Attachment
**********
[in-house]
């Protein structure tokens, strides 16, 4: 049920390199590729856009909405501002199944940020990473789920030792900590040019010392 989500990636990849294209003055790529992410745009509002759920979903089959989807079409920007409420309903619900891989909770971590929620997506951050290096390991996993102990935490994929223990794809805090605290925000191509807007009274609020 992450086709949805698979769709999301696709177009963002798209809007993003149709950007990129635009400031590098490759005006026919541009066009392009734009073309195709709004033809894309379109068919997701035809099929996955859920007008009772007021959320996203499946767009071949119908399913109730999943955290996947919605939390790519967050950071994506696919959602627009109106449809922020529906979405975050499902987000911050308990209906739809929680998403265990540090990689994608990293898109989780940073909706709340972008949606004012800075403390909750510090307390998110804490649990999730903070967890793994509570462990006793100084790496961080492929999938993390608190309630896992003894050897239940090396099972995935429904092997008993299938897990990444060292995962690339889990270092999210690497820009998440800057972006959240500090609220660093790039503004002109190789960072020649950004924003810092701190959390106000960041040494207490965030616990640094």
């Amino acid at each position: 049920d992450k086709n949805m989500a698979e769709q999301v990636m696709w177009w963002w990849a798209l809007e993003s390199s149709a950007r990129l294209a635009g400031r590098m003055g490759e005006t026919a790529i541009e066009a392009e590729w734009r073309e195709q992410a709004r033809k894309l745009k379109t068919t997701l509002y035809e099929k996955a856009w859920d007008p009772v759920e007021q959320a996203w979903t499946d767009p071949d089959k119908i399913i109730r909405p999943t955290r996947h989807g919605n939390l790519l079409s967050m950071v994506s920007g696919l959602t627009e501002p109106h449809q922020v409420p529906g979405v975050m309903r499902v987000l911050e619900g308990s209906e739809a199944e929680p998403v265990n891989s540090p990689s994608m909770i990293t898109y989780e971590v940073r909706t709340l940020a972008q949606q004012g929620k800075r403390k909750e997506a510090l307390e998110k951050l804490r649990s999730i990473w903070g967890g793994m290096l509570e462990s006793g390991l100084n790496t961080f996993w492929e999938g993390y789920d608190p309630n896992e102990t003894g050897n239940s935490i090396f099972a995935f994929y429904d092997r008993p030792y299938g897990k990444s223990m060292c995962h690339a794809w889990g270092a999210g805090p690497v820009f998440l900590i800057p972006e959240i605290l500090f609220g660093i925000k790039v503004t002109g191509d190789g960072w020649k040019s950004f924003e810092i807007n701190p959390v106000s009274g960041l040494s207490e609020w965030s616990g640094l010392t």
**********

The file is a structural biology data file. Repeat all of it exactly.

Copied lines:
[in-house]
């Protein structure tokens, strides 16, 4: 049920390199590729856009909405501002199944940020990473789920030792900590040019010392 989500990636990849294209003055790529992410745009509002759920979903089959989807079409920007409420309903619900891989909770971590929620997506951050290096390991996993102990935490994929223990794809805090605290925000191509807007009274609020 992450086709949805698979769709999301696709177009963002798209809007993003149709950007990129635009400031590098490759005006026919541009066009392009734009073309195709709004033809894309379109068919997701035809099929996955859920007008009772007021959320996203499946767009071949119908399913109730999943955290996947919605939390790519967050950071994506696919959602627009109106449809922020529906979405975050499902987000911050308990209906739809929680998403265990540090990689994608990293898109989780940073909706709340972008949606004012800075403390909750510090307390998110804490649990999730903070967890793994509570462990006793100084790496961080492929999938993390608190309630896992003894050897239940090396099972995935429904092997008993299938897990990444060292995962690339889990270092999210690497820009998440800057972006959240500090609220660093790039503004002109190789960072020649950004924003810092701190959390106000960041040494207490965030616990640094």
């Amino acid at each position: 049920d992450k086709n949805m989500a698979e769709q999301v990636m696709w177009w963002w990849a798209l809007e993003s390199s149709a950007r990129l294209a635009g400031r590098m003055g490759e005006t026919a790529i541009e066009a392009e590729w734009r073309e195709q992410a709004r033809k894309l745009k379109t068919t997701l509002y035809e099929k996955a856009w859920d007008p009772v759920e007021q959320a996203w979903t499946d767009p071949d089959k119908i399913i109730r909405p999943t955290r996947h989807g919605n939390l790519l079409s967050m950071v994506s920007g696919l959602t627009e501002p109106h449809q922020v409420p529906g979405v975050m309903r499902v987000l911050e619900g308990s209906e739809a199944e929680p998403v265990n891989s540090p990689s994608m909770i990293t898109y989780e971590v940073r909706t709340l940020a972008q949606q004012g929620k800075r403390k909750e997506a510090l307390e998110k951050l804490r649990s999730i990473w903070g967890g793994m290096l509570e462990s006793g390991l100084n790496t961080f996993w492929e999938g993390y789920d608190p309630n896992e102990t003894g050897n239940s935490i090396f099972a995935f994929y429904d092997r008993p030792y299938g897990k990444s223990m060292c995962h690339a794809w889990g270092a999210g805090p690497v820009f998440l900590i800057p972006e959240i605290l500090f609220g660093i925000k790039v503004t002109g191509d190789g960072w020649k040019s950004f924003e810092i807007n701190p959390v106000s009274g960041l040494s207490e609020w965030s616990g640094l010392t």